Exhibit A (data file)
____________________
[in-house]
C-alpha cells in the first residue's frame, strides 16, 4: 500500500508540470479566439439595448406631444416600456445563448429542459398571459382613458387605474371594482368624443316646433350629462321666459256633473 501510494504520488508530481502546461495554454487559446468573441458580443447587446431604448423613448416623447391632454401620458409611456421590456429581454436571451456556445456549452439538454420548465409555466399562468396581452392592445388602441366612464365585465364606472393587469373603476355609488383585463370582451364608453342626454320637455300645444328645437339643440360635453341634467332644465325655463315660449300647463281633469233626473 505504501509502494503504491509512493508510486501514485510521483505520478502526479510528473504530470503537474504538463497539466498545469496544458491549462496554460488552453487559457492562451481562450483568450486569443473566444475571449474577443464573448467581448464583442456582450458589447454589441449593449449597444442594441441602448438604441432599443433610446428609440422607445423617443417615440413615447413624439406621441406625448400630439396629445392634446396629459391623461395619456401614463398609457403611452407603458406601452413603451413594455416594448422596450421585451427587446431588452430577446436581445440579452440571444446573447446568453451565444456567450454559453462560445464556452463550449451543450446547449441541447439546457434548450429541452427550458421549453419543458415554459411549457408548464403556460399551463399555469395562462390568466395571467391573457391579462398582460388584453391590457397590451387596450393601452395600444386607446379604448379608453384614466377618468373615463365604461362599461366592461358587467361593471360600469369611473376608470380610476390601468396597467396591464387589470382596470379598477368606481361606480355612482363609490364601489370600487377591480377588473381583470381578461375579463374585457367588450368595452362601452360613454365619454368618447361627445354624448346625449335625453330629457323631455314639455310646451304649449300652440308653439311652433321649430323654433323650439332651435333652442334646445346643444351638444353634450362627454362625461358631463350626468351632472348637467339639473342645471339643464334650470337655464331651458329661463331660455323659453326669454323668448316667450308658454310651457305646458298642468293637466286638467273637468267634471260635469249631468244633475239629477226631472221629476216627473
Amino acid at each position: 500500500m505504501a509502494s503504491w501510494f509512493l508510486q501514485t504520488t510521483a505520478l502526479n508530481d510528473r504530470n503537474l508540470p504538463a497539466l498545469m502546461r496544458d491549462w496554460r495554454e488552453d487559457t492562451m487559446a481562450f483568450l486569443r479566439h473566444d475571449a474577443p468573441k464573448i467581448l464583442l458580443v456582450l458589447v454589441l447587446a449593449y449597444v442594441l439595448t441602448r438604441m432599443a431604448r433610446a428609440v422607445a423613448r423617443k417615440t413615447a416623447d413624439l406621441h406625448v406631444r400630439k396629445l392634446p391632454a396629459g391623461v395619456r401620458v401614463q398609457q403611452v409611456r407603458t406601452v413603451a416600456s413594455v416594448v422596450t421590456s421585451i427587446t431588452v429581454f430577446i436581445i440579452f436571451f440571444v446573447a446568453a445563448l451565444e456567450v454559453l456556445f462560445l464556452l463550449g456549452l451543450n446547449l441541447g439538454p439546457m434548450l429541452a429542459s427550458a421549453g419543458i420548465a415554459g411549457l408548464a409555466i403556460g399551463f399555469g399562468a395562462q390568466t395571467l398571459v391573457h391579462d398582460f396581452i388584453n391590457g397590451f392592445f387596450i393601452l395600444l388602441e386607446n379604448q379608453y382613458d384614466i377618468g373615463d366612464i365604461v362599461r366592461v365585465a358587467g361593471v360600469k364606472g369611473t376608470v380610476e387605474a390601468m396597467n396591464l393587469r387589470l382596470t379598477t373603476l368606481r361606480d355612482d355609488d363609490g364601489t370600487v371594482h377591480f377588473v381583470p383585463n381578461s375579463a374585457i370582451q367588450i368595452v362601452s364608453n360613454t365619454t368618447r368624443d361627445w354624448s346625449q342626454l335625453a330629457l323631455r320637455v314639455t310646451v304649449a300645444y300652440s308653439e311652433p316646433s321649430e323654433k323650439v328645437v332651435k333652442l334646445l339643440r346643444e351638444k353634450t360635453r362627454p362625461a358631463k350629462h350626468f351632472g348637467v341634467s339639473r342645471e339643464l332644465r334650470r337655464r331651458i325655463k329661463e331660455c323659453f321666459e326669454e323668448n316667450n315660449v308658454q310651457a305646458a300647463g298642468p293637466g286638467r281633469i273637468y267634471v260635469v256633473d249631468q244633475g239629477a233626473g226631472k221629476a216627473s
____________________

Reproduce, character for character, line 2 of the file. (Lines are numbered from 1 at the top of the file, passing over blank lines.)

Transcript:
C-alpha cells in the first residue's frame, strides 16, 4: 500500500508540470479566439439595448406631444416600456445563448429542459398571459382613458387605474371594482368624443316646433350629462321666459256633473 501510494504520488508530481502546461495554454487559446468573441458580443447587446431604448423613448416623447391632454401620458409611456421590456429581454436571451456556445456549452439538454420548465409555466399562468396581452392592445388602441366612464365585465364606472393587469373603476355609488383585463370582451364608453342626454320637455300645444328645437339643440360635453341634467332644465325655463315660449300647463281633469233626473 505504501509502494503504491509512493508510486501514485510521483505520478502526479510528473504530470503537474504538463497539466498545469496544458491549462496554460488552453487559457492562451481562450483568450486569443473566444475571449474577443464573448467581448464583442456582450458589447454589441449593449449597444442594441441602448438604441432599443433610446428609440422607445423617443417615440413615447413624439406621441406625448400630439396629445392634446396629459391623461395619456401614463398609457403611452407603458406601452413603451413594455416594448422596450421585451427587446431588452430577446436581445440579452440571444446573447446568453451565444456567450454559453462560445464556452463550449451543450446547449441541447439546457434548450429541452427550458421549453419543458415554459411549457408548464403556460399551463399555469395562462390568466395571467391573457391579462398582460388584453391590457397590451387596450393601452395600444386607446379604448379608453384614466377618468373615463365604461362599461366592461358587467361593471360600469369611473376608470380610476390601468396597467396591464387589470382596470379598477368606481361606480355612482363609490364601489370600487377591480377588473381583470381578461375579463374585457367588450368595452362601452360613454365619454368618447361627445354624448346625449335625453330629457323631455314639455310646451304649449300652440308653439311652433321649430323654433323650439332651435333652442334646445346643444351638444353634450362627454362625461358631463350626468351632472348637467339639473342645471339643464334650470337655464331651458329661463331660455323659453326669454323668448316667450308658454310651457305646458298642468293637466286638467273637468267634471260635469249631468244633475239629477226631472221629476216627473